long sleeves or ties while seeing patients. This policy was based
on a British initiative, bare below the elbows e part of the
Heath Act of 2007 that had a goal of decreasing the spread of
organisms such as clostridia and staphylococcus.1
Debate has arisen regarding the evidence supporting these
policies. One frequently cited article reports the microbial
harbouring capacity of neck ties and long sleeves. It speculates
on the potential for spreading pathogenic bacteria, which


* Corresponding author. Address: Scott & White Healthcare, 2401

South 31st Street, Temple, TX 7508, USA. Tel.: 1 (254) 724 4263;
fax: 1 (254) 724 0315.
E-mail address: rweber@swmail.sw.org (R.A. Weber).

Institutional Review Board approval was obtained prior to

starting the study. Four clothing combinations were tested:
long sleeve shirt with unsecured tie, long sleeve without tie,
short sleeve with tie, and short sleeve without tie. To inoculate

0195-6701/$ e see front matter 2012 The Healthcare Infection Society. Published by Elsevier Ltd. All rights reserved.

R.L. Weber et al. / Journal of Hospital Infection 80 (2012) 252e254

the tie and sleeves, Micrococcus luteus (ATCC) was suspended
in sterile saline and adjusted turbidometrically to a concentration of w1.5  108 colony-forming units (cfu)/mL. A Dacron
swab was dipped into the bacterial suspension and was rubbed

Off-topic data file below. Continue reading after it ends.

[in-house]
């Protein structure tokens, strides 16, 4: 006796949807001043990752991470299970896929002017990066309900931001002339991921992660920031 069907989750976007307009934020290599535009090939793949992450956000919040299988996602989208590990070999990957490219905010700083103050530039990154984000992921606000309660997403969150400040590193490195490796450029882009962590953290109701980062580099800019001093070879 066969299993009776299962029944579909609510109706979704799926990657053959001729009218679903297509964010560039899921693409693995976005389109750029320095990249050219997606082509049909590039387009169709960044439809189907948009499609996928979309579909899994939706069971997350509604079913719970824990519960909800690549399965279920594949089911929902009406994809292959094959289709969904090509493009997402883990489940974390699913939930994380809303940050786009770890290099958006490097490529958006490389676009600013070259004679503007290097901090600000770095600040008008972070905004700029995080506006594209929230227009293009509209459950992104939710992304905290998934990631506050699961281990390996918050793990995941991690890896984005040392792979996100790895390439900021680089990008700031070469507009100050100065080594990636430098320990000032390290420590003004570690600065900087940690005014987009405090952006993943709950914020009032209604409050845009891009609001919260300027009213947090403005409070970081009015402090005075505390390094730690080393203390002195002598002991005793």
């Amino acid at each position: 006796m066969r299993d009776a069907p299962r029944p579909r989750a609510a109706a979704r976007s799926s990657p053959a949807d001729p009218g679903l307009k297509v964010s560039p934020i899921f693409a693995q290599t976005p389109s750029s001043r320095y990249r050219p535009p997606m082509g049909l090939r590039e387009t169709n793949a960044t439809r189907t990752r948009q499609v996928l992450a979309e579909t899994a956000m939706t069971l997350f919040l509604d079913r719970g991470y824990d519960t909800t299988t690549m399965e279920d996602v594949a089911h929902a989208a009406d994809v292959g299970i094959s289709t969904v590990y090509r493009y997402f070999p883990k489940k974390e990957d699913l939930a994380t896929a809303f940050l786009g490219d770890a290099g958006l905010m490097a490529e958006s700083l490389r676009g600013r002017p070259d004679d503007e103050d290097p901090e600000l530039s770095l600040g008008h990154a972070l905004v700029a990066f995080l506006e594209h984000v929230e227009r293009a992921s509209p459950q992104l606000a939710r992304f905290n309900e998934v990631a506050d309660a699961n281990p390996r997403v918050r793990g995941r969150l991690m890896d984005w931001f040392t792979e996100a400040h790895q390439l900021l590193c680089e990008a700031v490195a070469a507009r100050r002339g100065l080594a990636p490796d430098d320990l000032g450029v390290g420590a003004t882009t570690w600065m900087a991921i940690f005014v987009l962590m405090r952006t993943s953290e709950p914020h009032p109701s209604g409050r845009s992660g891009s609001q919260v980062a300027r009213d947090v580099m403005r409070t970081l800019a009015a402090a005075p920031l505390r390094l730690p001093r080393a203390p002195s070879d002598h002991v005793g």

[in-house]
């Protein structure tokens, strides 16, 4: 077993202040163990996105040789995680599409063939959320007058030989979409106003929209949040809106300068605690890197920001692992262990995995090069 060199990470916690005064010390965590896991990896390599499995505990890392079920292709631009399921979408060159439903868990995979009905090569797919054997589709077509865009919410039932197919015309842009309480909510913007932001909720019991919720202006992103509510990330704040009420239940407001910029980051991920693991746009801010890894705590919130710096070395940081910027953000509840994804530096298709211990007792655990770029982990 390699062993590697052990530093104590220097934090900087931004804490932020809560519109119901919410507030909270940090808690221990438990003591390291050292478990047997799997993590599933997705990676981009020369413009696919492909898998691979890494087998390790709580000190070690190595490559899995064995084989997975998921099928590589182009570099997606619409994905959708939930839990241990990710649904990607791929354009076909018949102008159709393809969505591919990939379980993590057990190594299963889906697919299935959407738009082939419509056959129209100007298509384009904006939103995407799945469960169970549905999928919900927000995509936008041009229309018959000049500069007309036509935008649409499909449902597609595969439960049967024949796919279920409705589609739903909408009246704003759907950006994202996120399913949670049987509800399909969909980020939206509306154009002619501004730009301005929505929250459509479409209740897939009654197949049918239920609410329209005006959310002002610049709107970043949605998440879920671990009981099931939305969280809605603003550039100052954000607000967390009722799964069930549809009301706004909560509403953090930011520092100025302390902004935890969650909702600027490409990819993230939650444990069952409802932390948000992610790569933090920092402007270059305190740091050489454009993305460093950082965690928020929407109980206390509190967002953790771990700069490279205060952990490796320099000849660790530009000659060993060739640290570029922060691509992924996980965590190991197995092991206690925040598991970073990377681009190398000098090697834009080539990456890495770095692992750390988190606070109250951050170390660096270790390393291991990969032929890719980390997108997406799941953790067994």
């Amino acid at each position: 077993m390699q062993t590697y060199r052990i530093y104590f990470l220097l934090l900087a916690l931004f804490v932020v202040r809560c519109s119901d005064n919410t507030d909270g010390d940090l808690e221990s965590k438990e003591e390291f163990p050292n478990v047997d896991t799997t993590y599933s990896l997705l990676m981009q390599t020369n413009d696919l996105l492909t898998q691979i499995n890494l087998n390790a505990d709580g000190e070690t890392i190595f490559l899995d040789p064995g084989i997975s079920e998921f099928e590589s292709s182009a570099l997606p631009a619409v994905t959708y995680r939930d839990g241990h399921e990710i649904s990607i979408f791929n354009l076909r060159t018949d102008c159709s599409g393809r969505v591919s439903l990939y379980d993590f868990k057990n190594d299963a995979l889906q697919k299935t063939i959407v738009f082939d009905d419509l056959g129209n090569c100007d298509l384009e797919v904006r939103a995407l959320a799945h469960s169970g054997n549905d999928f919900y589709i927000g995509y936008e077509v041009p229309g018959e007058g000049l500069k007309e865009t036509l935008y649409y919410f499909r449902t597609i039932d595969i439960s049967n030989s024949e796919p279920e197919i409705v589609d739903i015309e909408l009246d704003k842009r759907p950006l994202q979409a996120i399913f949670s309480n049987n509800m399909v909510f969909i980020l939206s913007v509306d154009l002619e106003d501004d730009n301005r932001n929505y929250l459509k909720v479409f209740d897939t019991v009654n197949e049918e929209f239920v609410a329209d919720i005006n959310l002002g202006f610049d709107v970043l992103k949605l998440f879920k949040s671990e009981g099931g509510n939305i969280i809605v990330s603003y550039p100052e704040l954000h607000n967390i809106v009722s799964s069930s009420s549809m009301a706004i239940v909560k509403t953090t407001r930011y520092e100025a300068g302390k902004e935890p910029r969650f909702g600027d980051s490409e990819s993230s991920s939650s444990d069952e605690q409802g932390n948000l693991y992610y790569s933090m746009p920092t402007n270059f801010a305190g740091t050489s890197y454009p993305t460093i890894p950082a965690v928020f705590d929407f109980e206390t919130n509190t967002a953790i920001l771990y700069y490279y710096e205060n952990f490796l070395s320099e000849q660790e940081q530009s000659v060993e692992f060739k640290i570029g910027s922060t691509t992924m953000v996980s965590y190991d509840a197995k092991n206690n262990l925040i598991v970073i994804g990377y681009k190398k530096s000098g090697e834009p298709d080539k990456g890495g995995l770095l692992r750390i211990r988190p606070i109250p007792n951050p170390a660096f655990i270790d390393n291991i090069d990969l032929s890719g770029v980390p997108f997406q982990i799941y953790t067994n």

over the terminal 6 cm of the tie for those tests involving the
tie and the corresponding location on the front of the shirt for
tests involving no tie. The terminal circumferential 2 cm of the
cuffed portion of long and short sleeve shirts were inoculated
in a similar manner. Cultures were obtained immediately after
inoculating the clothing prior to any interactions. The clothes
were cleaned and disinfected in between each combination
Each of the four clothing combinations was worn by a
physician while he examined five simulated patients in each
combination group. The simulated patients were mannequins
dressed in hospital gowns lying in hospital beds in a simulation
center. Cultures were obtained from the mannequins cheek,
right hand, and abdomen before and after a standardized 2.5min history and physical examination. An area of w5 cm2 was
sampled with a Dacron swab moistened with sterile saline. The
swabs were inoculated on to Trypticase soy agar with 5% sheep
blood (BD Microbiology Systems, Sparks, MD, USA). Ties and
sleeves are sampled in a similar manner by rubbing a saline